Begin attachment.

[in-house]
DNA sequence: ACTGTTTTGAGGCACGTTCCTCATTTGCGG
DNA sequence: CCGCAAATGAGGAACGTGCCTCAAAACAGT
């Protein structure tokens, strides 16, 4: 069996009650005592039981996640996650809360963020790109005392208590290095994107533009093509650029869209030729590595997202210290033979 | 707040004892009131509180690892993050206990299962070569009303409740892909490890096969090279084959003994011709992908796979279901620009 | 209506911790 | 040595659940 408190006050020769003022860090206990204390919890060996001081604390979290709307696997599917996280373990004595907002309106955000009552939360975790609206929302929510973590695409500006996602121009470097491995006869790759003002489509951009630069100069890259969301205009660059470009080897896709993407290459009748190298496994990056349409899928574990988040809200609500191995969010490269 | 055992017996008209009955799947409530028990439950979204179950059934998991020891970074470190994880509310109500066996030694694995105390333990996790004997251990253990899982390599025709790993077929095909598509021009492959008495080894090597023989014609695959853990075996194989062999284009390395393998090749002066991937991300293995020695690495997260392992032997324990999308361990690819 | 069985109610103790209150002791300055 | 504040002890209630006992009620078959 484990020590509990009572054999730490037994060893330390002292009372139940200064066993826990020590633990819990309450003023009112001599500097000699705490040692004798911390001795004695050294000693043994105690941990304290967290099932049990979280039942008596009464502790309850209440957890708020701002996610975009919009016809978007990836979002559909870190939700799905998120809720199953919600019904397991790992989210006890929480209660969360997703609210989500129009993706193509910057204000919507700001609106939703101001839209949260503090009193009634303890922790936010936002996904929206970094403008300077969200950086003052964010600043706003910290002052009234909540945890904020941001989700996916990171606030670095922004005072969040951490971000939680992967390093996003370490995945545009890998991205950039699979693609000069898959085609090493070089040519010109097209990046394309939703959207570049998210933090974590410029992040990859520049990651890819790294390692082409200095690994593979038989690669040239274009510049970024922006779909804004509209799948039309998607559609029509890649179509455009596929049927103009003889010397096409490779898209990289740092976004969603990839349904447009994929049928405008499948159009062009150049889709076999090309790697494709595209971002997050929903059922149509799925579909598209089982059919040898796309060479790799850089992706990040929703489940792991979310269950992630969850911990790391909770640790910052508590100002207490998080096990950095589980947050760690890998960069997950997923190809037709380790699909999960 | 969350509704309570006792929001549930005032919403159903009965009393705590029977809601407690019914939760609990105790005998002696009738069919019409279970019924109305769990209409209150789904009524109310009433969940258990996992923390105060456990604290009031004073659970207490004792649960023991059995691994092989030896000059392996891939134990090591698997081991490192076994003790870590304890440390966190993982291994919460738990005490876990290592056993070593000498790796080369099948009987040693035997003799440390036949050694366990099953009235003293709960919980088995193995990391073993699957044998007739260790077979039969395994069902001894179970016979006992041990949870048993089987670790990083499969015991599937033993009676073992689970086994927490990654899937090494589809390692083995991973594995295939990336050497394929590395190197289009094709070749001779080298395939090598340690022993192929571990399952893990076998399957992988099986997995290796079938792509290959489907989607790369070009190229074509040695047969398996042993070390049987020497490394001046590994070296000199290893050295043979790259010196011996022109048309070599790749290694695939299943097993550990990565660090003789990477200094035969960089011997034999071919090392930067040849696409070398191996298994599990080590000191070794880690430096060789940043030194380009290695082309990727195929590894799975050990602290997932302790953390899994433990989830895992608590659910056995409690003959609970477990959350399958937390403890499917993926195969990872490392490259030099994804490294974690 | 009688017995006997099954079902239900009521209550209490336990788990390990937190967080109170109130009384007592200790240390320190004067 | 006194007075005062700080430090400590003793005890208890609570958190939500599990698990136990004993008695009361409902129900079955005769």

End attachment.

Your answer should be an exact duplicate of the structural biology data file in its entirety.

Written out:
[in-house]
DNA sequence: ACTGTTTTGAGGCACGTTCCTCATTTGCGG
DNA sequence: CCGCAAATGAGGAACGTGCCTCAAAACAGT
């Protein structure tokens, strides 16, 4: 069996009650005592039981996640996650809360963020790109005392208590290095994107533009093509650029869209030729590595997202210290033979 | 707040004892009131509180690892993050206990299962070569009303409740892909490890096969090279084959003994011709992908796979279901620009 | 209506911790 | 040595659940 408190006050020769003022860090206990204390919890060996001081604390979290709307696997599917996280373990004595907002309106955000009552939360975790609206929302929510973590695409500006996602121009470097491995006869790759003002489509951009630069100069890259969301205009660059470009080897896709993407290459009748190298496994990056349409899928574990988040809200609500191995969010490269 | 055992017996008209009955799947409530028990439950979204179950059934998991020891970074470190994880509310109500066996030694694995105390333990996790004997251990253990899982390599025709790993077929095909598509021009492959008495080894090597023989014609695959853990075996194989062999284009390395393998090749002066991937991300293995020695690495997260392992032997324990999308361990690819 | 069985109610103790209150002791300055 | 504040002890209630006992009620078959 484990020590509990009572054999730490037994060893330390002292009372139940200064066993826990020590633990819990309450003023009112001599500097000699705490040692004798911390001795004695050294000693043994105690941990304290967290099932049990979280039942008596009464502790309850209440957890708020701002996610975009919009016809978007990836979002559909870190939700799905998120809720199953919600019904397991790992989210006890929480209660969360997703609210989500129009993706193509910057204000919507700001609106939703101001839209949260503090009193009634303890922790936010936002996904929206970094403008300077969200950086003052964010600043706003910290002052009234909540945890904020941001989700996916990171606030670095922004005072969040951490971000939680992967390093996003370490995945545009890998991205950039699979693609000069898959085609090493070089040519010109097209990046394309939703959207570049998210933090974590410029992040990859520049990651890819790294390692082409200095690994593979038989690669040239274009510049970024922006779909804004509209799948039309998607559609029509890649179509455009596929049927103009003889010397096409490779898209990289740092976004969603990839349904447009994929049928405008499948159009062009150049889709076999090309790697494709595209971002997050929903059922149509799925579909598209089982059919040898796309060479790799850089992706990040929703489940792991979310269950992630969850911990790391909770640790910052508590100002207490998080096990950095589980947050760690890998960069997950997923190809037709380790699909999960 | 969350509704309570006792929001549930005032919403159903009965009393705590029977809601407690019914939760609990105790005998002696009738069919019409279970019924109305769990209409209150789904009524109310009433969940258990996992923390105060456990604290009031004073659970207490004792649960023991059995691994092989030896000059392996891939134990090591698997081991490192076994003790870590304890440390966190993982291994919460738990005490876990290592056993070593000498790796080369099948009987040693035997003799440390036949050694366990099953009235003293709960919980088995193995990391073993699957044998007739260790077979039969395994069902001894179970016979006992041990949870048993089987670790990083499969015991599937033993009676073992689970086994927490990654899937090494589809390692083995991973594995295939990336050497394929590395190197289009094709070749001779080298395939090598340690022993192929571990399952893990076998399957992988099986997995290796079938792509290959489907989607790369070009190229074509040695047969398996042993070390049987020497490394001046590994070296000199290893050295043979790259010196011996022109048309070599790749290694695939299943097993550990990565660090003789990477200094035969960089011997034999071919090392930067040849696409070398191996298994599990080590000191070794880690430096060789940043030194380009290695082309990727195929590894799975050990602290997932302790953390899994433990989830895992608590659910056995409690003959609970477990959350399958937390403890499917993926195969990872490392490259030099994804490294974690 | 009688017995006997099954079902239900009521209550209490336990788990390990937190967080109170109130009384007592200790240390320190004067 | 006194007075005062700080430090400590003793005890208890609570958190939500599990698990136990004993008695009361409902129900079955005769």